How To Find Happiness That Lasts

If you want to be happy, think happy. Do this until your default mode is ‘happy’. Here’s how to find happiness not just for a day, but for a lifetime.

“Watch your thoughts, for they become words.
Watch your words, for they become actions.
Watch your actions, for they become habits.
Watch your habits, for they become character.
Watch your character, for it becomes your destiny.”

– Unknown author

‘Default happy’ mode

I used to be in ‘default angry’ mode. Once I was walking through a  carpark when I suddenly stopped in the middle of nowhere and growled to myself “I’m so angry!”

That was my wake-up call. There was no trigger for my anger. I was just so full of it that it welled up with a life of its own. It took years to change this. Now the words that spontaneously rise from inside me are “I’m so happy!”

In hindsight, I realise the change happened one thought at a time. I had learned to think differently in subtle but important ways.

How to find happiness: 5 ways

1. Use positive words

“A vocabulary of truth and simplicity will be of service throughout your life.” – Winston Churchill

Made a decision to eliminate the following words as far as you can.

“But”: What follows this word is seldom positive, so don’t use it at all if possible. Substitute it with “and”. For example, if you’re thinking about trying something new, say “And I will need to learn how to…” instead of “But I don’t know how to…”

“Never”: This either closes doors on the future (“I’ll never be as successful as her”) or opens the way for an accusation (“You never help with the chores”).

“Always” : This is often used the same way as ‘never’ (“I always mess up” or “You always think of yourself first”) and to be avoided for the same reasons.

“Should”: This is perhaps the most dangerous word for your happiness. The moment this word is in use, expectations are usually at play. And to be truly happy we have to let go of our expectations.

2. Focus on facts, not your interpretation

“Get your facts first, then you can distort them as you please.” – Mark Twain

Our interpretations can keep us trapped in our own minds. By focusing on facts, we free ourselves of emotional biases so that we can think more clearly.

Example 1: If someone didn’t say hello to you, your interpretation might be “She’s mad at me” or “I’m not important”. The fact is simply this: she didn’t say hello. There could be many reasons for this and our first assumption has only a small chance of being the right one.

Example 2: We often tell ourselves “I’m not rich enough to eat at this fancy restaurant.” Such thoughts result in low self-esteem. The facts could be: (1) a fancy meal costs $100, (2) If I put aside $10 a week, I can eat at fancy restaurant every 10 weeks, (3) So I can eat at fancy restaurants 5 times a year. This is a more empowering thought process.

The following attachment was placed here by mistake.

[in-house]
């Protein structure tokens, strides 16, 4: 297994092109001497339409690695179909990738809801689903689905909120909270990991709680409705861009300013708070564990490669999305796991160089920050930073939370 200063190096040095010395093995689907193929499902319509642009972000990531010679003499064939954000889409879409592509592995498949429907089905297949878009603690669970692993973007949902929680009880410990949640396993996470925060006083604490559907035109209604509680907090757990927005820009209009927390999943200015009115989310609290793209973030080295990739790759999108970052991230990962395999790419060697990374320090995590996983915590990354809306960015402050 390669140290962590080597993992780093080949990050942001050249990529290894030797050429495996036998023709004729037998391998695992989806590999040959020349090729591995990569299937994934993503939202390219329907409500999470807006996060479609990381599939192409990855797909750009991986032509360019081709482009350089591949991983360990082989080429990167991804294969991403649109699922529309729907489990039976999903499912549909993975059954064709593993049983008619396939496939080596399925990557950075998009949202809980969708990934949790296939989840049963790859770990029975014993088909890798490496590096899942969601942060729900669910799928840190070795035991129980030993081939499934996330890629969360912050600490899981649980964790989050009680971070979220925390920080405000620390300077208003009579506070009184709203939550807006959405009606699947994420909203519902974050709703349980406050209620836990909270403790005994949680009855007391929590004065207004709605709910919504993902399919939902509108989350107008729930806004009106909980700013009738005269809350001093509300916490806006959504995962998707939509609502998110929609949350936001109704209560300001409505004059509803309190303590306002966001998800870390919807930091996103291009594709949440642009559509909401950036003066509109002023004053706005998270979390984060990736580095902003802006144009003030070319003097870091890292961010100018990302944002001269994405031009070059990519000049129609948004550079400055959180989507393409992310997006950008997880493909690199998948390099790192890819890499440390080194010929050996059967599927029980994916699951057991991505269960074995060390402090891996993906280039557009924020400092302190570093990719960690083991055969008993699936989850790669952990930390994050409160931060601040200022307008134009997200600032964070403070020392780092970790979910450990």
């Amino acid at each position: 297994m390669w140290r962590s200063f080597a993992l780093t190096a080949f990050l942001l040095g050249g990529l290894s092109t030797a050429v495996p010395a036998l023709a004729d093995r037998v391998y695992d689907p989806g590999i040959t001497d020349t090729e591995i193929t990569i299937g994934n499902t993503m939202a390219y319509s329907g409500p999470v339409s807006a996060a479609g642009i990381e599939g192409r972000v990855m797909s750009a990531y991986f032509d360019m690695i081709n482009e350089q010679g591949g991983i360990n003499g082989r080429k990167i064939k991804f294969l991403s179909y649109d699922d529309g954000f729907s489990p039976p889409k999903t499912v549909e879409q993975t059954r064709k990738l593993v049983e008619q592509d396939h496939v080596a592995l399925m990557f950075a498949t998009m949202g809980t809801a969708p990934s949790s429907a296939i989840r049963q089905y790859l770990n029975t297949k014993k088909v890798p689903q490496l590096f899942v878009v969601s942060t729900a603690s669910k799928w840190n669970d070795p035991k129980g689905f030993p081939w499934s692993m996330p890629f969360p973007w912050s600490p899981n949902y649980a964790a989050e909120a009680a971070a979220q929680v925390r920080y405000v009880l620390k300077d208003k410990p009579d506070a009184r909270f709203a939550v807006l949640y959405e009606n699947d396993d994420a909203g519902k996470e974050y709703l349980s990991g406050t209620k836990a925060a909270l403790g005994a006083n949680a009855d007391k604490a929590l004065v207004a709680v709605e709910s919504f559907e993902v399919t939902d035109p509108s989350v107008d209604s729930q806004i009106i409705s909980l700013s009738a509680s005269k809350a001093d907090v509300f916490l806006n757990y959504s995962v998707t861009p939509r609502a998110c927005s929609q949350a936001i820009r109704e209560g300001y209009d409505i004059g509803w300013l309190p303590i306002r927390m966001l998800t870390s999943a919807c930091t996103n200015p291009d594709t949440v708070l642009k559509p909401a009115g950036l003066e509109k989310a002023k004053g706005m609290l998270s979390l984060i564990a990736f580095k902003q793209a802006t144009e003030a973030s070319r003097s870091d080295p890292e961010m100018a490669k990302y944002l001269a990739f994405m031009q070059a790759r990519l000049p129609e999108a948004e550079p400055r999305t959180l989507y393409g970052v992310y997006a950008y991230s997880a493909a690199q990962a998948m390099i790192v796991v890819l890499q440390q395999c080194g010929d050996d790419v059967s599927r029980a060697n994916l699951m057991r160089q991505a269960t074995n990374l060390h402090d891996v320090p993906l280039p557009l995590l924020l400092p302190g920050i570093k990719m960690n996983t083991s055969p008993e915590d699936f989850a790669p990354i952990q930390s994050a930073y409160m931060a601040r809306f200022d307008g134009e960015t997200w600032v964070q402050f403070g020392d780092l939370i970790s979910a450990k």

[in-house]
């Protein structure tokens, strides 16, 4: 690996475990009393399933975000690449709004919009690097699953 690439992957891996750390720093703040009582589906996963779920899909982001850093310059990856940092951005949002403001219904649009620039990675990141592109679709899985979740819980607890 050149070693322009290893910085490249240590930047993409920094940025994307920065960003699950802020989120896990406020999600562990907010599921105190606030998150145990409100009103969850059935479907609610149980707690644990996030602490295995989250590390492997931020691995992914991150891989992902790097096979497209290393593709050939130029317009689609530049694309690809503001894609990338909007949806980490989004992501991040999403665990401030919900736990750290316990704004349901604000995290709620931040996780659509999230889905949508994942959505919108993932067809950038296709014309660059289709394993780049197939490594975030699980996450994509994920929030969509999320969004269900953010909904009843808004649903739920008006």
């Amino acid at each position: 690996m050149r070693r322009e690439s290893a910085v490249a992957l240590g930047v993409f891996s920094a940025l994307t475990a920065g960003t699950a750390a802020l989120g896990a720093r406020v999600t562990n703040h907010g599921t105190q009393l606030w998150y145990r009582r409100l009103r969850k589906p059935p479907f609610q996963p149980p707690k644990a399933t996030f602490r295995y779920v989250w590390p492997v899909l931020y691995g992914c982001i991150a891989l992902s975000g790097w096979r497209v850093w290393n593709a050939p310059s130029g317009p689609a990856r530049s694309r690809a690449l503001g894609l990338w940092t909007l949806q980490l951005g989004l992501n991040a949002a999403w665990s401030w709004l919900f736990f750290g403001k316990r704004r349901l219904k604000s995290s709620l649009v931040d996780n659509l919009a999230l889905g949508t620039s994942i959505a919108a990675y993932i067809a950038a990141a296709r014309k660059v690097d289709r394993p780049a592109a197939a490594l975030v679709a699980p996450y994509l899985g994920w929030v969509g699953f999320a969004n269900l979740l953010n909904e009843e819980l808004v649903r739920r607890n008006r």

3. Mention an unhappy event only once

“Don’t dwell on what went wrong. Instead, focus on what to do next. Spend your energies on moving forward toward finding the answer.”

– Denis Waitley

We should speak up when we feel we have been hurt or wronged, but once is enough. Harping on the past is the result of feeling that we haven’t been heard or more likely because we haven’t gotten the redress we feel we deserve.

1) If you mentioned something and the other person didn’t think it important enough to act on, then understand that repetition won’t change that fact.

2) It is not the other person’s responsibility to do something about my unhappiness; that responsibility belongs to me.

3) Speak once, then act; or speak once, then let go. Just don’t speak once, then speak again, and again, and again…

4. Focus on what you want, not what you don’t

“The key to success is to focus our conscious mind on things we desire not things we fear.” – Brian Tracy

I used to tell myself “Stop eating cheesecake”. The only word my mind could visualise in that phrase was, of course, ‘cheesecake’. This draws the mind towards, guess what, cheesecake! I finally gave up my cheesecake habit when I started thinking “I’ll eat salad today”.

In the same way, you can focus on what you really want, instead of dwelling on the problems you wish you didn’t have.

5. Guard what goes into your mind

“The happiness of your life depends upon the quality of your thoughts. Therefore, guard accordingly.” – Marcus Aurelius

Just as we protect our computers with anti-virus software, we need to protect our minds from negative intrusions. Otherwise the best computer can crash, and the happiest person can stumble. Some people and situations destabilise your happiness more easily than you’d like. Avoid them.

How to find happiness that lasts: be an ocean of joy

A drop of red ink in a pail of water will colour the entire pail red. The same drop in the ocean makes no difference at all to the ocean. The difference is not in the ink, it’s in the amount of clear water it’s dropped into.